My journey continues towards to the nearby town of Gusen where even less reminds of its ancestors’ recent past. Together with Mauthausen, its subcamps were quoted as “the most profitable concentration camps of Nazi Germany” bringing the Third Reich in 1944 alone about 87 million EUR (recalculated from the currency of those times). Slave labor of the prisoners was used in quarries, mines, munitions and arms factories, as well as plants assembling Me 262 fighter aircrafts with the total number of inmates reaching the unimaginable 190 000.

But the traces of the crimes against humanity were erased to give space to a pure utopian society: after the liberation in 1945 all the barracks got demolished and the former massacre site was redeveloped into a peaceful village. The former Bergkristall tunnels are now privately owned and not open to public, as is the former entrance to the concentration camp – today a neat white Austrian house shining with the freshly painted walls.

The only monument to be found in today’s Gusen is a rather modest concrete structure built on the funds raised by the concentration camp survivors. Truth be told, Austrian authorities did eventually establish a visitor and educational center adjacent to the memorial – in 2005. It took the officials more than a decade to start talking about assuming the responsibility. At the same time, on the central square next to the Sankt Georgen an der Gusen church another memorial towers ­– a so-called “war monument” (Kriegerdenkmals) erected to commemorate the soldiers killed in both World Wars. Obviously, Austrian National Socialists are among them.

Memory is said to be a complex process that carries parts of the past but it can also be used as a tool of disguising it. Landscapes represent, and are represented by, political processes: politics of memory, where the past, as James A. Tyner puts is, “becomes subject to dominant power relations that determine what, if anything, is memorialized.”

Screenshot from the personal site of Renate Herter that illustrates the second stage of the artist’s installation “Making Visible by Concealing” (June – end of October 2013).

Temporary wrapping of the so-called war memorial.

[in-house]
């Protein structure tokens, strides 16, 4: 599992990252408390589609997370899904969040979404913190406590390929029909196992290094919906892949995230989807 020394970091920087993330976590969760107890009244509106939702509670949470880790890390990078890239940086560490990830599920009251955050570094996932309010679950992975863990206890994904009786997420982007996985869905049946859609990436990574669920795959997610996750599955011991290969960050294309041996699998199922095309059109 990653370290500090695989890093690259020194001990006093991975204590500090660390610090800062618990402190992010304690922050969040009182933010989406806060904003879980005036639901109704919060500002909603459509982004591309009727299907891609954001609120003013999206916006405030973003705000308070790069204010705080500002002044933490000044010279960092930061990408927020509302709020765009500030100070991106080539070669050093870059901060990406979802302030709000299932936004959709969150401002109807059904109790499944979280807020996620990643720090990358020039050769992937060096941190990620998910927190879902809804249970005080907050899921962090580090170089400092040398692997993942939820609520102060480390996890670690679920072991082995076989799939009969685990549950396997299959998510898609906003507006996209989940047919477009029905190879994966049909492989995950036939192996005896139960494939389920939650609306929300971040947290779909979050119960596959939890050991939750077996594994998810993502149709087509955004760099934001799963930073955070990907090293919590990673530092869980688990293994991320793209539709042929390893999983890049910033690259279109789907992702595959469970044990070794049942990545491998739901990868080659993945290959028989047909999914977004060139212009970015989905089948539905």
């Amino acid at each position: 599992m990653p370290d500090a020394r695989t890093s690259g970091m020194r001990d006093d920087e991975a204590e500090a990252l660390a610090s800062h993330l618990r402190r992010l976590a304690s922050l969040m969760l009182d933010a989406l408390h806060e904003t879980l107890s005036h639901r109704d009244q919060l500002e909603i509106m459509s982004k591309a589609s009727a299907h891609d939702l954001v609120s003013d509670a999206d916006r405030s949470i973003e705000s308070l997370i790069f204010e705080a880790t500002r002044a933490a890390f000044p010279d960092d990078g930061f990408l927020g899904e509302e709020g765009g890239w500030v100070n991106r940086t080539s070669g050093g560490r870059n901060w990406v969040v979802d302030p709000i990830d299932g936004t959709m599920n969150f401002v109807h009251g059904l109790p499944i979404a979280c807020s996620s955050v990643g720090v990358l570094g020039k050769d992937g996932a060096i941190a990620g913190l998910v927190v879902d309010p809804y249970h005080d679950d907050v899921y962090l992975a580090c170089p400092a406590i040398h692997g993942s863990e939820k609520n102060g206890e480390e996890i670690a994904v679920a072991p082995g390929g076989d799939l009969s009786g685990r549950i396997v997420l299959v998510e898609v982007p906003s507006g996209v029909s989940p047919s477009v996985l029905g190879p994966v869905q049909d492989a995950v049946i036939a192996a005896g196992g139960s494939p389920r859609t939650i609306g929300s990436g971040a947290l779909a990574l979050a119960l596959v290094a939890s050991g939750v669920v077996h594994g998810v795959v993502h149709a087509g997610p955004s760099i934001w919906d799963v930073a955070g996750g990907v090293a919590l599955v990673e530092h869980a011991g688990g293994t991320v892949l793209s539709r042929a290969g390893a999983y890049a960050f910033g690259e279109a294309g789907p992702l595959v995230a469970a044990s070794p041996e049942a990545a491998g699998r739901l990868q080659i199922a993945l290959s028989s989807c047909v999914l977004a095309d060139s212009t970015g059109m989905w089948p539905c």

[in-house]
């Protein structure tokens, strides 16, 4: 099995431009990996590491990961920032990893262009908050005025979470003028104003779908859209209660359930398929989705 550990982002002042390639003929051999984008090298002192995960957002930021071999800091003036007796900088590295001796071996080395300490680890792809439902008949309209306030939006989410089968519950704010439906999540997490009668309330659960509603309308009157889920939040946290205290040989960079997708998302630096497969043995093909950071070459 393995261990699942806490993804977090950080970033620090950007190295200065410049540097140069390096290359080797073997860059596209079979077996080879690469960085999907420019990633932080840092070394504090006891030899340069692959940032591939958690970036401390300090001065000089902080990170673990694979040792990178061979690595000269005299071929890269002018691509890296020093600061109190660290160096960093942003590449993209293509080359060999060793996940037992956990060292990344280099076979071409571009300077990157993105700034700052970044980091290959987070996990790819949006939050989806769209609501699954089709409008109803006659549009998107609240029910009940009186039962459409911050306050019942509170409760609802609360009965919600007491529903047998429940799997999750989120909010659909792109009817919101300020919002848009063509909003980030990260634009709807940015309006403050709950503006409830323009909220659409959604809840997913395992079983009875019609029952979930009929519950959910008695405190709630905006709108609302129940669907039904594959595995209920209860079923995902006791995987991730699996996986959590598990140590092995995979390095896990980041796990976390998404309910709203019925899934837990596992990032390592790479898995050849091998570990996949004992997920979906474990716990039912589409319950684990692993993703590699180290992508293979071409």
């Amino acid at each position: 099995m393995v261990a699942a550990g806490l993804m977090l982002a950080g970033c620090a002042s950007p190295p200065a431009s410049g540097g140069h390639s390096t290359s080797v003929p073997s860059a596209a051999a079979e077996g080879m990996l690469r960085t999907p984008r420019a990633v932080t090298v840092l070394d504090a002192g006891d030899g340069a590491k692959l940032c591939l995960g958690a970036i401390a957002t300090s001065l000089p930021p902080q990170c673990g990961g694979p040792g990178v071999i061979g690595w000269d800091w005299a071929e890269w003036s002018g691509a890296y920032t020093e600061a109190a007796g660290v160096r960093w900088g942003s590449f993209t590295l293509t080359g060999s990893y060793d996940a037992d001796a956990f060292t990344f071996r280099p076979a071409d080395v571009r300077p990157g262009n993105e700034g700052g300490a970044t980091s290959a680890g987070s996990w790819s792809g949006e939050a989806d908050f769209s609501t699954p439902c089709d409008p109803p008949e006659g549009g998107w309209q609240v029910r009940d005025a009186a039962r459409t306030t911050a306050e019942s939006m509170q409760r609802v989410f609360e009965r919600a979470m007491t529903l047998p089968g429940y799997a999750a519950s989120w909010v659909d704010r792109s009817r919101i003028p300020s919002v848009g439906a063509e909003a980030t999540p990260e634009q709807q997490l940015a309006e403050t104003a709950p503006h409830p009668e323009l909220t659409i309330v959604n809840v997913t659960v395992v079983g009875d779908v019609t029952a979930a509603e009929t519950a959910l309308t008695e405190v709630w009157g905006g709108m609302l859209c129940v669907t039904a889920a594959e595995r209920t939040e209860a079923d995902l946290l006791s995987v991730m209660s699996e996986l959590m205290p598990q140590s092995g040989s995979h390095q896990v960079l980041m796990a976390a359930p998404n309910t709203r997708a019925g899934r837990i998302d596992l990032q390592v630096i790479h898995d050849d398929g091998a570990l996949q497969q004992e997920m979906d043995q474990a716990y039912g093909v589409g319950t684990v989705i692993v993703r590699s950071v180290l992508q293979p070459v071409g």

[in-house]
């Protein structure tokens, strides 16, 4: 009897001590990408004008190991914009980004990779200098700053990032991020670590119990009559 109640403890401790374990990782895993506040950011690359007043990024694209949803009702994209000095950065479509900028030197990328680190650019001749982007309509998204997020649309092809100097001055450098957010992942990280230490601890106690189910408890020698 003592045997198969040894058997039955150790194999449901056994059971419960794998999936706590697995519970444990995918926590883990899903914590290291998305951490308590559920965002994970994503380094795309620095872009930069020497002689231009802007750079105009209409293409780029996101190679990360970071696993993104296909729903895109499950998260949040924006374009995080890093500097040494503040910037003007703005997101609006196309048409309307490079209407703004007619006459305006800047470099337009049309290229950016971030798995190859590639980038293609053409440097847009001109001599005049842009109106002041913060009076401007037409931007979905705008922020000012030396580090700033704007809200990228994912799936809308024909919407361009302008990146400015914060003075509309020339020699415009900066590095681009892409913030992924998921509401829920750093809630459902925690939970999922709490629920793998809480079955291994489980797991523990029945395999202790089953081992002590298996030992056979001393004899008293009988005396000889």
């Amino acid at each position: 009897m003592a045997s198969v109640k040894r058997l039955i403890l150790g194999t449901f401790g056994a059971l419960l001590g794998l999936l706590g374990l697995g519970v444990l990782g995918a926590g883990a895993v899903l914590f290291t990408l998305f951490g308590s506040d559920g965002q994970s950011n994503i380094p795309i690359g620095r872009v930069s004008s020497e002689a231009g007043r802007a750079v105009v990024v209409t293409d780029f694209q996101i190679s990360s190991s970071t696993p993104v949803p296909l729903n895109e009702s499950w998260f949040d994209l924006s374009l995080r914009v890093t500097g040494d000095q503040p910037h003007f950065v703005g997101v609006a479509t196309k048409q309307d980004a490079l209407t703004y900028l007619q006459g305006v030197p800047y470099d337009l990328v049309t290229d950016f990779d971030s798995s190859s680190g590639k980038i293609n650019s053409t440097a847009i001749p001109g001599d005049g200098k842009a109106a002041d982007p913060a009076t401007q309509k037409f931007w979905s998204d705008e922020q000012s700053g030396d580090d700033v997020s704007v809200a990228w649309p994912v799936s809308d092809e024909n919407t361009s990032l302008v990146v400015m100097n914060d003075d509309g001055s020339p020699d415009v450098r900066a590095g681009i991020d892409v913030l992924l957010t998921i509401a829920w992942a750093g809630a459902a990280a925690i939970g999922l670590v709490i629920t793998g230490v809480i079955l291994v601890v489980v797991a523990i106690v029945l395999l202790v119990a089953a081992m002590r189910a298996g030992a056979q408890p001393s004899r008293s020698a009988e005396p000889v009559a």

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While the authorities do not hurry to invest into uncomfortable dialogues, memories of traumatic past seem to be faster and more efficiently mobilized by artists and local enthusiasts. If there are no monuments to transmit the remembrance, maybe it is their absence that can speak instead. Trying to attract attention to the historical memory paradox, in 2013 the artist Renate Herter made her intervention “Passage against Oblivion” (“Passage gegen das Vergessen”) during which she covered the controversial stone decorated with the Iron Cross. Using the method introduced and popularized by Christo and Jeanne-Claude, she challenged the familiar memory landscape and attempted to give the voice to the void – to “re-evaluate historical contexts” and question the site of placelessness. As a part of the art project a line was also drawn on the cobbled way in front of the church featuring the words “forget, devastate, contradict, uncover, stand against.”

One of the tangible effects triggered by art activism was a shift in the local church commemoration practices: in 2015, for the first time since the end of the WWII, the victims of Gusen and the Bergkristall tunnel facility were mentioned in the All Saints’ Day service of the parish of St.Georgien an der Gusen held by the parish priest Franz Wöckinger. Previously, it was the fallen soldiers only who had been spoken of. “This liturgical celebration on All Saints' Day opens up the space to also give “a face” to those thousands of victims who died cruelly in the parish area of St. Georgen, were never buried with dignity and remained silently hidden in parish life for decades,” comments on the case local activist Christoph Freudenthaler. [1]

Another artistic initiative dealing with memory and life on the site of the former concentration camp is “Audioway Gusen” – a 90-minutes’ audio-guide created by the artist Christoph Mayer in collaboration with Andreas Hagelüken and Kai-Uwe Kohlschmidt in 2007. Despite not being defined as a historical memorial in the conventional sense, the project does reconstruct “the buried memory of a place” bringing together personal recollections of survivors, former camp security guards and witnesses from the local dwellers: through voices, abstract landscape sounds and documentary chronicles.